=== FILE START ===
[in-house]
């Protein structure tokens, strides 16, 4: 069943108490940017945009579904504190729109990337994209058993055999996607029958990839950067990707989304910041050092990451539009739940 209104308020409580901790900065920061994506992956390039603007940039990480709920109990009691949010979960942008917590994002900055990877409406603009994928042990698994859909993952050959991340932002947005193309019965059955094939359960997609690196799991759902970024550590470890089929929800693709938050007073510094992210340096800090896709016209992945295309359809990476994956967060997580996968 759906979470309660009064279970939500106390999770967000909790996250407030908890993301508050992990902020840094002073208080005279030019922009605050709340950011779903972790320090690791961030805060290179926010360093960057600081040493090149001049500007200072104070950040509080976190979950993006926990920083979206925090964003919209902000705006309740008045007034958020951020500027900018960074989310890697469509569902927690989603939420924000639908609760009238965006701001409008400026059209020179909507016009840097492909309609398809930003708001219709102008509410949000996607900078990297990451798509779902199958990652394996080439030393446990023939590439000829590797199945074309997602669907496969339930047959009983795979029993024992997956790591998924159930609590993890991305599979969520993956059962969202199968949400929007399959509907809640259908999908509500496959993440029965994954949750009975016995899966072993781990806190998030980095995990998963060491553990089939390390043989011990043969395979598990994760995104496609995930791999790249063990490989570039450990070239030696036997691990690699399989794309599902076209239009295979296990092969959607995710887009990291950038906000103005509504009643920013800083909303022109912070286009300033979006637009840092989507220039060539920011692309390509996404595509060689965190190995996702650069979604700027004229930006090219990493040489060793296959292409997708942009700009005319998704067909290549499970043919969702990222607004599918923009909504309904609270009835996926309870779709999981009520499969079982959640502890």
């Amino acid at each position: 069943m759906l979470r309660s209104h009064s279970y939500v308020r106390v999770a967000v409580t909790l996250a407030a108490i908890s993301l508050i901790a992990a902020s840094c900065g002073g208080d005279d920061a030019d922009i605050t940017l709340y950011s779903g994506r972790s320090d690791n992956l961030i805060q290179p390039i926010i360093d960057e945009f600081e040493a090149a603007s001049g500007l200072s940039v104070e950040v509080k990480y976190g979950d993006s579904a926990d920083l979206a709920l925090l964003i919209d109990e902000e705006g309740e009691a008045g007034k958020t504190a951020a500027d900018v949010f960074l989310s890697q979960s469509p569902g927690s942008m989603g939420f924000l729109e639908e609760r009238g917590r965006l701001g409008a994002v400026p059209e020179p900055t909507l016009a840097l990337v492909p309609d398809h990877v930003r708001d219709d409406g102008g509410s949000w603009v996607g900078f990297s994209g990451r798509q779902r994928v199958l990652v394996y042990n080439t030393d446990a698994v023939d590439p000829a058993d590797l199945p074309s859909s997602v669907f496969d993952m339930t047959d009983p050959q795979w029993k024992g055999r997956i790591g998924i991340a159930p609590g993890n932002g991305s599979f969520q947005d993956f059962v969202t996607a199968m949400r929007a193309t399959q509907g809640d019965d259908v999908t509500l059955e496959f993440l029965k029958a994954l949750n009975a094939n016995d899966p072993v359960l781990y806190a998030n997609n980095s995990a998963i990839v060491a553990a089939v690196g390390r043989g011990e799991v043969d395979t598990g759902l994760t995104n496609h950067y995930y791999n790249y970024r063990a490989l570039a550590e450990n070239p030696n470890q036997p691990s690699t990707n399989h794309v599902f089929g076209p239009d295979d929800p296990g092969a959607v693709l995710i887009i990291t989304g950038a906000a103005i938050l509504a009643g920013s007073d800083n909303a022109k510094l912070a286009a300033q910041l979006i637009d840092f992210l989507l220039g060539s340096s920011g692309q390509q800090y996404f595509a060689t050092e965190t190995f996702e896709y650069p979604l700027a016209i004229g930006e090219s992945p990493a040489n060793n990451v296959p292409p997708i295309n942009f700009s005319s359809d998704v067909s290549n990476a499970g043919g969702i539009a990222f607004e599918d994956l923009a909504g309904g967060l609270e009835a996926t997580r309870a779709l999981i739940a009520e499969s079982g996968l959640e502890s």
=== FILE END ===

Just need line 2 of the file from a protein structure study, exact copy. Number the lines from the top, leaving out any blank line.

């Protein structure tokens, strides 16, 4: 069943108490940017945009579904504190729109990337994209058993055999996607029958990839950067990707989304910041050092990451539009739940 209104308020409580901790900065920061994506992956390039603007940039990480709920109990009691949010979960942008917590994002900055990877409406603009994928042990698994859909993952050959991340932002947005193309019965059955094939359960997609690196799991759902970024550590470890089929929800693709938050007073510094992210340096800090896709016209992945295309359809990476994956967060997580996968 759906979470309660009064279970939500106390999770967000909790996250407030908890993301508050992990902020840094002073208080005279030019922009605050709340950011779903972790320090690791961030805060290179926010360093960057600081040493090149001049500007200072104070950040509080976190979950993006926990920083979206925090964003919209902000705006309740008045007034958020951020500027900018960074989310890697469509569902927690989603939420924000639908609760009238965006701001409008400026059209020179909507016009840097492909309609398809930003708001219709102008509410949000996607900078990297990451798509779902199958990652394996080439030393446990023939590439000829590797199945074309997602669907496969339930047959009983795979029993024992997956790591998924159930609590993890991305599979969520993956059962969202199968949400929007399959509907809640259908999908509500496959993440029965994954949750009975016995899966072993781990806190998030980095995990998963060491553990089939390390043989011990043969395979598990994760995104496609995930791999790249063990490989570039450990070239030696036997691990690699399989794309599902076209239009295979296990092969959607995710887009990291950038906000103005509504009643920013800083909303022109912070286009300033979006637009840092989507220039060539920011692309390509996404595509060689965190190995996702650069979604700027004229930006090219990493040489060793296959292409997708942009700009005319998704067909290549499970043919969702990222607004599918923009909504309904609270009835996926309870779709999981009520499969079982959640502890």